A nutrient-dense diet and targeted supplementation can improve immune response

The Standard American Diet (SAD) is high in sugars, fats, and processed ingredients, and the majority of Americans do not eat the recommended amount of fruit, vegetables, or fiber. The SAD also lacks essential micronutrients that our bodies need to maintain immunocompetence—aka a strong immune system.[17-19] The key players include vitamins A, C, D, B9 (folate), B6, and B12, and trace minerals zinc, iron, selenium, and copper. Many of these nutrients help strengthen epithelial barriers (like our gut and respiratory lining) and contribute to cellular (i.e., innate) and humoral (i.e., adaptive) immune responses. 

While some studies show that supplementation of various vitamins or minerals can elicit antiviral effects, blindly taking mega-doses of these micronutrients may cause potentially harmful imbalances in the body, particularly if you're not clinically deficient in the nutrient.[20-21] Before taking the easier route of visiting the supplement aisle of your local pharmacy or health food store, focus on improving your diet and look at your micronutrient status through blood testing to verify which nutrients you may actually need. A diet rich in fruit, vegetables, whole grains, legumes, lean proteins, nuts, and seeds may help with both weight loss and inflammation, including reducing the cytokine Il-6—an inflammatory marker implicated with poor COVID-19 outcomes.[22-27]


Inadequate sleep can impair immune response and increase inflammation

According to the CDC, one in three Americans don’t get enough sleep even though adequate sleep is vital to maintain a strong immune system.[41] Consistent sleep deprivation may impair your response to pathogens and potentially increase the production of pro-inflammatory cytokines (markers of inflammation). On the other hand, too much sleep will not prevent an infection and may adversely affect immune function.[42-44] Activity trackers aren’t just for step count—some can also provide important insights into sleeping patterns. 


Blood & physiological markers related to immunity 

Instead of blindly guessing whether you're eating or supplementing correctly to stave off COVID-19, start by assessing your individual needs conveyed through blood tests, DNA insights, and even your activity tracker.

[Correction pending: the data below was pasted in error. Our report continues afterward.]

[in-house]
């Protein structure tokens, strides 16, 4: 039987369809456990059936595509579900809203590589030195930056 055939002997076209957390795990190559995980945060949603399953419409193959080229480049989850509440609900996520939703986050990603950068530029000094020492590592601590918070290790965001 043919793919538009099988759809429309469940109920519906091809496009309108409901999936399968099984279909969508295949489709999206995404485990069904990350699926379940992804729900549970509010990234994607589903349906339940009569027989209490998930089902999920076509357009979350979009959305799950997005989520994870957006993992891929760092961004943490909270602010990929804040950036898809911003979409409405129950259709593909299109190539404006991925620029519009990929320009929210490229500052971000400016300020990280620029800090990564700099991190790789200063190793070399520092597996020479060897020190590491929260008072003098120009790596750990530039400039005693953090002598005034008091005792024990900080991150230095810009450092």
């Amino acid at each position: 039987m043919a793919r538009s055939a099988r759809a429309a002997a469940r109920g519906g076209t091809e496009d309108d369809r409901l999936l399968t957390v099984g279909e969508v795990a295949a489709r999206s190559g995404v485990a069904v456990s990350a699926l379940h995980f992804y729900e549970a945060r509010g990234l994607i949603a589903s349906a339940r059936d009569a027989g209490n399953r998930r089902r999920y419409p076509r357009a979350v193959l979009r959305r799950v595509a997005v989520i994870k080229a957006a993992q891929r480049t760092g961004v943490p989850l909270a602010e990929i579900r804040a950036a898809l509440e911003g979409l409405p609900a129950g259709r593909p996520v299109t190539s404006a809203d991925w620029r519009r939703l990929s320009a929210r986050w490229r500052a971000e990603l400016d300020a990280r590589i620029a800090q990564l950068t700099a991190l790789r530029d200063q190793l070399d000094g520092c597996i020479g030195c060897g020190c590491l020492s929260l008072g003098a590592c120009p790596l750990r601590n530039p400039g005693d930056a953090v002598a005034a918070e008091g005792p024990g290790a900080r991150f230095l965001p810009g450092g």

Complete Blood Count (CBC)

The CBC provides a high-level picture of your blood, including various types of immune cells such as lymphocytes and neutrophils—key players in the first line of defense against a pathogen like SARS-CoV-2.[28] Out-of-range markers measured in the CBC panel may indicate a more serious condition or nutritional deficiency with the potential to affect your immune system.

Folate and B12

These vitamins enhance natural killer cell activity, an important antiviral defense [29-30], and some speculation infers that B12 may also have specific inhibitory effects on Sars-CoV-2.[31-33] Ensuring both of these vitamins are optimal through blood testing will help fine-tune your immune system to respond appropriately.

hsCRP (inflammation marker) 

Because over 125 million Americans live with chronic inflammatory disease (e.g. diabetes, cardiovascular disease), the same number is also in a state of chronic inflammation.[34] High baseline hsCRP indicates an inflammatory state, which can increase your susceptibility to and aggravate COVID-19 infection. High inflammation may also suggest that your gut health and microbial diversity is compromised.[35-36] Some experts estimate that some 70% of the immune system resides in the gut—and therefore, a compromised microbiome may weaken your ability to fight infection.

Iron and ferritin

Anemia and iron metabolism play an important role in the complications associated with severe COVID-19.[37-38] Optimal iron and ferritin (an iron storage molecule) levels are critical in reducing disease severity should you become infected. However, once again, avoid going straight to the supplement aisle— excessive iron levels can actually contribute to more inflammation.[39] 

Vitamin D